Search - John Denver :: Whose Garden Was This

Whose Garden Was This
John Denver
Whose Garden Was This
Genres: Folk, Pop, Rock
  •  Track Listings (12) - Disc #1

1997 Japanese reissue on RCA of the late singer/songwriter's 1970 album for the label, feautring 20 bit K2Mastering & Laser Cutting. 11 tracks, including 'Tremble IfYou Must' and 'Sail Away Home'.


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CD Details

All Artists: John Denver
Title: Whose Garden Was This
Members Wishing: 7
Total Copies: 0
Label: Bmg Japan
Original Release Date: 1/1/2004
Re-Release Date: 1/6/2004
Album Type: Import
Genres: Folk, Pop, Rock
Styles: Singer-Songwriters, Soft Rock, Oldies, Folk Rock
Number of Discs: 1
SwapaCD Credits: 1
UPC: 4988017069257


Album Description
1997 Japanese reissue on RCA of the late singer/songwriter's 1970 album for the label, feautring 20 bit K2Mastering & Laser Cutting. 11 tracks, including 'Tremble IfYou Must' and 'Sail Away Home'.

CD Reviews

An overlooked contribution...
The Professor | Dayton OH | 05/30/2006
(4 out of 5 stars)

"I could not help but write this review in response to the 2 existing reviews. Yes there is a seriousness to this album that is somewhat uncharacteristic of the John Denver that became famous, but this is an extremely important work in the progression of his career. The artist at this point is a mid-twenties up and coming folksinger (this is the predecessor of his breakout, Poems, Prayers, & Promises). Whose Garden Was This establishes Denver's mastery of covers (Lennon/McCartney, Tom Paxton, etc.) with some fairly interesting arrrangements of Eleanor Rigby, Mr Bojangles (I do agree with the one reviewer that this one is better than the NGDB's version and would add that this is the definitive version of this song), etc. The originals are strong as well. Sail Away Home is appropriately dark, but not without optimism. Yes the high-voiced female singers were a bit much, but a sign of the times. The song is timeless and with some updated production would sound as if it were written yesterday. Yes if you are looking for later day John Denver (that singer who enjoyed great commercial success at the cost of becoming a caricature of himself), don't buy this album. If, on the other hand, you want a glimpse of a young artist genuinely exploring his singing, poetry, and developing social/environmental consciousness, get this album. Then make certain you put this, Aerie (probably his best), and Farewell Andromeda right alongside Poems, Prayers, & Promises and Rocky Mountain High. These albums are John Denver... at his artistic best."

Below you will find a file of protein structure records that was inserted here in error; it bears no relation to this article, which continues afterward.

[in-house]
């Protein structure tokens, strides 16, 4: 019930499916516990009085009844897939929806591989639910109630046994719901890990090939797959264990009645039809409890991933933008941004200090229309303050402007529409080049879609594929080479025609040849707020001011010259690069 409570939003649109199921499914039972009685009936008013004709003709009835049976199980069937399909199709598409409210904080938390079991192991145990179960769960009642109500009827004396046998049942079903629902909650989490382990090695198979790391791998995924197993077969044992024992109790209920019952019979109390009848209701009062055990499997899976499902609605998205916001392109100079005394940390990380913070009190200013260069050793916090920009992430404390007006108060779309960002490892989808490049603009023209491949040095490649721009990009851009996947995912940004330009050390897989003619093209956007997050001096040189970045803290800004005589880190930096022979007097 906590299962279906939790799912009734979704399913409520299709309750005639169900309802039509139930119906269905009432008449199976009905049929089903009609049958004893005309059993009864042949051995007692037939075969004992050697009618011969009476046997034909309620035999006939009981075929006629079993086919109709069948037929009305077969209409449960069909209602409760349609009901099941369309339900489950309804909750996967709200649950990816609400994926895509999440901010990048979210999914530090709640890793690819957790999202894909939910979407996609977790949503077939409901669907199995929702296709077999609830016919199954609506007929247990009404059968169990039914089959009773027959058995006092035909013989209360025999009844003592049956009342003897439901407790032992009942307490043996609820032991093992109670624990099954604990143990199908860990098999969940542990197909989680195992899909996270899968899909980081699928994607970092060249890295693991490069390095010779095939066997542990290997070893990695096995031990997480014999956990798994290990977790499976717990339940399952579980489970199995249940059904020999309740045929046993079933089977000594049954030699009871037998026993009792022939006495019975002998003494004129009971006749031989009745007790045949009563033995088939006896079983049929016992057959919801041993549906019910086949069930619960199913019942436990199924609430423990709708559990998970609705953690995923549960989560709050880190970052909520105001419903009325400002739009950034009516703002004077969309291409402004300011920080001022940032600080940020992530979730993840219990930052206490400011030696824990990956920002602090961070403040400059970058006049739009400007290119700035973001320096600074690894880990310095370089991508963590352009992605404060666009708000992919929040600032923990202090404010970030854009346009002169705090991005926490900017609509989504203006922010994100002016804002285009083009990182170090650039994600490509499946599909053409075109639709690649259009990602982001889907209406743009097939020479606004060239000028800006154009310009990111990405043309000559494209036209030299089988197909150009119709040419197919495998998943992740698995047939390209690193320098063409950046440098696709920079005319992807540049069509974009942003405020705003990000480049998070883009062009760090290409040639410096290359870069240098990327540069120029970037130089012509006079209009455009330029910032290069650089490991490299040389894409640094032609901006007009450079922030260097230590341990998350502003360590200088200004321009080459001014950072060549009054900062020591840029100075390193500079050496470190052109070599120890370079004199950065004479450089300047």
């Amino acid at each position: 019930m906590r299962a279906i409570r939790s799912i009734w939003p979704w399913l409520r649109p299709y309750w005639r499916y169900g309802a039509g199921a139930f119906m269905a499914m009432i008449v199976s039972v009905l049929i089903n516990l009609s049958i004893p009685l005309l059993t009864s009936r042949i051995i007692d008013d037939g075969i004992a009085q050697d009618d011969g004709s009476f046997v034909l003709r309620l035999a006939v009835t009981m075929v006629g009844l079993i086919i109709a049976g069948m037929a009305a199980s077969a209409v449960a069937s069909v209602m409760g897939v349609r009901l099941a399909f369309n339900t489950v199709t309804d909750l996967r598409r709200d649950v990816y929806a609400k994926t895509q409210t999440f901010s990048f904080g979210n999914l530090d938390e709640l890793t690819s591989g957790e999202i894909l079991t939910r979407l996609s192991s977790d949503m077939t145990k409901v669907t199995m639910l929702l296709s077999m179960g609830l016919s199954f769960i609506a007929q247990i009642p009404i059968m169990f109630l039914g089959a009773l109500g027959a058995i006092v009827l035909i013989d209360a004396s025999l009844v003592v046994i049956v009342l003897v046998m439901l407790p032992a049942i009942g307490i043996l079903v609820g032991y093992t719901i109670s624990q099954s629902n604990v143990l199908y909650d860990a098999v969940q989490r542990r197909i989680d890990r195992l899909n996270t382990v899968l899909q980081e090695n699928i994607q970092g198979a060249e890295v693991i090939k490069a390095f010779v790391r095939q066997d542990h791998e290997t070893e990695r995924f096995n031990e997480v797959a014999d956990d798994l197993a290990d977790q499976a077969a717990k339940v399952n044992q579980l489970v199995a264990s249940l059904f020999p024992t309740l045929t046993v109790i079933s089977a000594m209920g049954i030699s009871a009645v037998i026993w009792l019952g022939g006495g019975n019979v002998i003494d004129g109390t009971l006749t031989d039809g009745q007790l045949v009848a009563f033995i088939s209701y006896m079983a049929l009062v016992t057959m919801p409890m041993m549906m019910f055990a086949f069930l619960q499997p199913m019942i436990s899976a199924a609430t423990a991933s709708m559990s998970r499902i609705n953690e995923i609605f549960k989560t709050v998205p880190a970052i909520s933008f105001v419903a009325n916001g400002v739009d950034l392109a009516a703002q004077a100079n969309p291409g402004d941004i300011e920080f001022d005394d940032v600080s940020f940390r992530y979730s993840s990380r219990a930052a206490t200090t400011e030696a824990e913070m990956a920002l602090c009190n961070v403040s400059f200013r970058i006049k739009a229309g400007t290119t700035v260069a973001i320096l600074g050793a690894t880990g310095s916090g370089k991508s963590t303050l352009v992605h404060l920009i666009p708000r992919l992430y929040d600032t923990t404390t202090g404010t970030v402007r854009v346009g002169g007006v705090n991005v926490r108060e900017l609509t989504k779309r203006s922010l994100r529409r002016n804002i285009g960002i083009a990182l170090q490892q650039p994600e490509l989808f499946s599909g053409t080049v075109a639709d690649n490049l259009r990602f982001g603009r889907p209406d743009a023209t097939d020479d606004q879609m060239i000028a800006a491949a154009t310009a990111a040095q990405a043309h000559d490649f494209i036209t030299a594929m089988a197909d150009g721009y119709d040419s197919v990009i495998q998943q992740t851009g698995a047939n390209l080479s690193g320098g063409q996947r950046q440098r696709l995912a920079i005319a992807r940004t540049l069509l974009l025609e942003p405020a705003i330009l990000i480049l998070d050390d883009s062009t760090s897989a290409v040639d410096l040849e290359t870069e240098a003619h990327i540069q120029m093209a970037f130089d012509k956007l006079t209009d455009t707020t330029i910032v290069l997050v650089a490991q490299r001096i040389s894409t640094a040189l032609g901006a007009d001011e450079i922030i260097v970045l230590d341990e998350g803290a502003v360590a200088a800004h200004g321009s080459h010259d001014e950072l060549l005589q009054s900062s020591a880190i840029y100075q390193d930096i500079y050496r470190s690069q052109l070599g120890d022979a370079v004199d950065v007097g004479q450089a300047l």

Not John's best
Kenneth R. Blaker Jr. | KENTUCKY | 08/16/2005
(2 out of 5 stars)

"I am a hugh John Denver fan. I bought this album many years ago. I believe the year was 1977. I had heard several other albums by John at this time in my life and loved everything about his music. Until I played this one. I agree with the last reviewer. It is too dark and gloomy. I like to think of John as a positve and uplifting singer/song writer. I bought the CD to make my collection complete. However, if you are looking for a inspiring, uplifting John Denver album this one is not for you. Although, I try to look for positive messages in all of John's music, and there is some positve messages here for it's time. I don't believe the ocassional John Denver listener will enjoy this recording as much as some later recordings. Try his "Spirit" album, or his "I Want To Live" album. With these recordings you can't go wrong. They truly are, "FAR OUT"!"
Excellent performances in this recording
Charles - Music Lover | Phoenix, AZ, USA | 05/14/2010
(5 out of 5 stars)

""Whose Garden Was This" seems to be a little-known recording in John Denver's overall output. This strikes me as a shame, because the recording is a top-notch collection. What this recording lacks in polish it makes up for in authenticity.

Denver sounds looser in his interpretations of folk-rock standards on this album than he did in later releases (I estimate that I've heard about half of his recordings). One writer called "Mr. Bojangles" a definitive recording of the song and I heartily agree. His interpretations of "The Night They Drove Old Dixie Down" and "Eleanor Rigby" are also striking.

For those who haven't heard "Whose Garden Was This," you are definitely in for a surprise. Released in 1970 before Denver rocketed to super-stardom, you hear an artist unburdened with commercial constraints."